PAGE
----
School attendance levels may never return to normal

wagging school

There is a risk that school attendance levels will not return to their pre-pandemic norm, says head of New South Wales Catholic schools, Dallas McInerney.

He wants an inquiry into the long-term consequences of shutting down schools during the pandemic.

In a speech to school leaders last week, McInerney said he had argued to keep schooling as normal as possible during the COVID-19 pandemic.

He also fought against the “easy option” of cancelling Higher School Certificate (HSC) exams, he said.

“As government regulation meant our students were physically isolated from their peers and teachers … it has been found that too many were exposed to heightened levels of health and economic unease, through the media and in their homes.

“We also have a lasting effect on school attendance … we know that the workforce has not – and perhaps will not – return to pre-COVID levels of at-work attendance, and the same is true of students in NSW.”

Attendance decline

NSW most recent attendance data shows over 60 percent of its public high school students missed at least four weeks of class in 2022. That’s the worst attendance level on record.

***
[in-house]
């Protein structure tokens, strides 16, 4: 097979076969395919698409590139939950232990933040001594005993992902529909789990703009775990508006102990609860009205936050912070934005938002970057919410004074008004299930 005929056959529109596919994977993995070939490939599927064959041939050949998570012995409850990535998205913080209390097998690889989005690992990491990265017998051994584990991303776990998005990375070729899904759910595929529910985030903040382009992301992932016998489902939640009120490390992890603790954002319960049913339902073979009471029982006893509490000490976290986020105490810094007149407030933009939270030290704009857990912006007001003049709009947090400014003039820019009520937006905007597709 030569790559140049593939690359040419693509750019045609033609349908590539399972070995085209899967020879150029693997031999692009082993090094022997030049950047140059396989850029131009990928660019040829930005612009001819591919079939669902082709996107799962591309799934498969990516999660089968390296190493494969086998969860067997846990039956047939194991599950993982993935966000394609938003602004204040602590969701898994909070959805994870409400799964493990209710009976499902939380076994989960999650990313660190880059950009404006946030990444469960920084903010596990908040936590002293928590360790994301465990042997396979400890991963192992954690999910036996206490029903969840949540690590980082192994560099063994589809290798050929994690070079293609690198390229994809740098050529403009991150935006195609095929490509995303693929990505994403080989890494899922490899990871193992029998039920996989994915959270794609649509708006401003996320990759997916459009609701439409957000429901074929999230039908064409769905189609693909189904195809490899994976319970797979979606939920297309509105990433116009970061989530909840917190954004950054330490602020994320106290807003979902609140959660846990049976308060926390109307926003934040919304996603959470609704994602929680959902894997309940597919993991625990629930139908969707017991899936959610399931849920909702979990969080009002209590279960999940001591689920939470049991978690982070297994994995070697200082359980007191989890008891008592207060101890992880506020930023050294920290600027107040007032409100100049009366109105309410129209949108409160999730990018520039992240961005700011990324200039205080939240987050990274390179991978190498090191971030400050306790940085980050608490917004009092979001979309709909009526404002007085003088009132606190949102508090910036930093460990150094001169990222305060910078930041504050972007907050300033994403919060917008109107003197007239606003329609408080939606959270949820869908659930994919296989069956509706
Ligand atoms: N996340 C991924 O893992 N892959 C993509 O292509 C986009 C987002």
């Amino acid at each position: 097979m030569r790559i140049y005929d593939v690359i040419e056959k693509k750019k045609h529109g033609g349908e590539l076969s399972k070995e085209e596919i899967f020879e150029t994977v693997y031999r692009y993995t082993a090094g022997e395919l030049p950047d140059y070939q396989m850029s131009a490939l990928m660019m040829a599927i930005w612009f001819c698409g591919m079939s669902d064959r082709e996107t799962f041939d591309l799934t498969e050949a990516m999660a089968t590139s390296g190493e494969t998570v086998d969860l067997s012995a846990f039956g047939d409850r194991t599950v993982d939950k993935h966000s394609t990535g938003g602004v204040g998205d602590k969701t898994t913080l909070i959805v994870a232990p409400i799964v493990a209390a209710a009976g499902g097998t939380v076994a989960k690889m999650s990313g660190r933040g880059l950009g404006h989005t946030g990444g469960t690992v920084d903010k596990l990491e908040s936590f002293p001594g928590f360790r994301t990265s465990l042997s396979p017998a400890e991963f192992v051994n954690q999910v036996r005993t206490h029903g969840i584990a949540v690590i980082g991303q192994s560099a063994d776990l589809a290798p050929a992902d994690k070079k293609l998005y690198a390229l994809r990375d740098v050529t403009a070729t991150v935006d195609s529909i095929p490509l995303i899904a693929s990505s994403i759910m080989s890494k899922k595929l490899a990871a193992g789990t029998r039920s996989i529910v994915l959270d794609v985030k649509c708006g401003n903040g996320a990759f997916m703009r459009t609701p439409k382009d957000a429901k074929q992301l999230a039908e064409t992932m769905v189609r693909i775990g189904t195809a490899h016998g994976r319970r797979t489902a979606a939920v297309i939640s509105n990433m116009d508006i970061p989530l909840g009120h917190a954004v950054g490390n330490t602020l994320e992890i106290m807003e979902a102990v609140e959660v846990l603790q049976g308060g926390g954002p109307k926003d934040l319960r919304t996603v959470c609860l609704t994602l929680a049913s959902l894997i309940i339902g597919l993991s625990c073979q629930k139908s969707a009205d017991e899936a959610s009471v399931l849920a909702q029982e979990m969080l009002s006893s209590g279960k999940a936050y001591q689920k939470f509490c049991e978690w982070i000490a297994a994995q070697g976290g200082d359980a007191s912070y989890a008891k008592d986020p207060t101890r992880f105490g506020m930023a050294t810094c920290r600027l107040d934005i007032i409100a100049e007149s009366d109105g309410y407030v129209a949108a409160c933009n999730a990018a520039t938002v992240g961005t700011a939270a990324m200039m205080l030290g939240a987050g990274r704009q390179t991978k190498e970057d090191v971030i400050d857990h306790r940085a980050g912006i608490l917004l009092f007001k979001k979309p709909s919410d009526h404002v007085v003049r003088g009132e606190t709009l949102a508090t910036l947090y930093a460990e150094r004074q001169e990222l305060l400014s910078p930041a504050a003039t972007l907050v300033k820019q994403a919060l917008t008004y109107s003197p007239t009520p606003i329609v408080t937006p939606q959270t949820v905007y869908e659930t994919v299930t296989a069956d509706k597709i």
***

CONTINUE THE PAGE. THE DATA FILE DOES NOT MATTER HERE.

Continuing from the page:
While community illness was higher than usual, indicators suggest wagging was up.

There was a rise in students missing school on Fridays, with no reason supplied.

The stats also show that in the public system last year parents failed to explain children’s absence for the equivalent of 3.8 million days.

After the speech, McInerney explained why he backed an inquiry into the pandemic response.

He said the effects of pandemic-related decisions, including closing down physical schooling, are still being felt.

If another pandemic came along, he thinks there would be many benefits to a review to see “if we got it right” and “what happens next.”


Australia’s federal executive government, under Anthony Albanese’s leadership, has yet to launch an inquiry into the federal and state governments’ responses to the pandemic.

In a pre-election promise, Albanese’s government promised to hold a “royal commission or some form of inquiry” into the country’s handling of COVID-19.

NSW Premier Chris Minns has dismissed the need for a royal commission.

However, McInerney says any inquiry could examine how best to address the pandemic’s effects, including increased mental health issues and school absenteeism.

The drop-off in school attendance “should be the biggest alarm bell,” he says.

Higher School Certificate

In his speech, McInerney said he successfully argued for HSC exams to continue “when others considered the easy option of cancellation”.

Sarah Mitchell, who was the education minister at that time, also wanted exams to proceed as normal.

Decisions to close schools to most students were made in line with health advice.

“We were also very conscious of the impacts of learning from home and how students were coping with the disruption and lack of routine.”

Mitchell also prioritised enabling the HSC exams to continue.

A NSW Department of Education spokesman said COVID challenged schools across the globe.

“Teachers in NSW went above and beyond to support their students,” he said.


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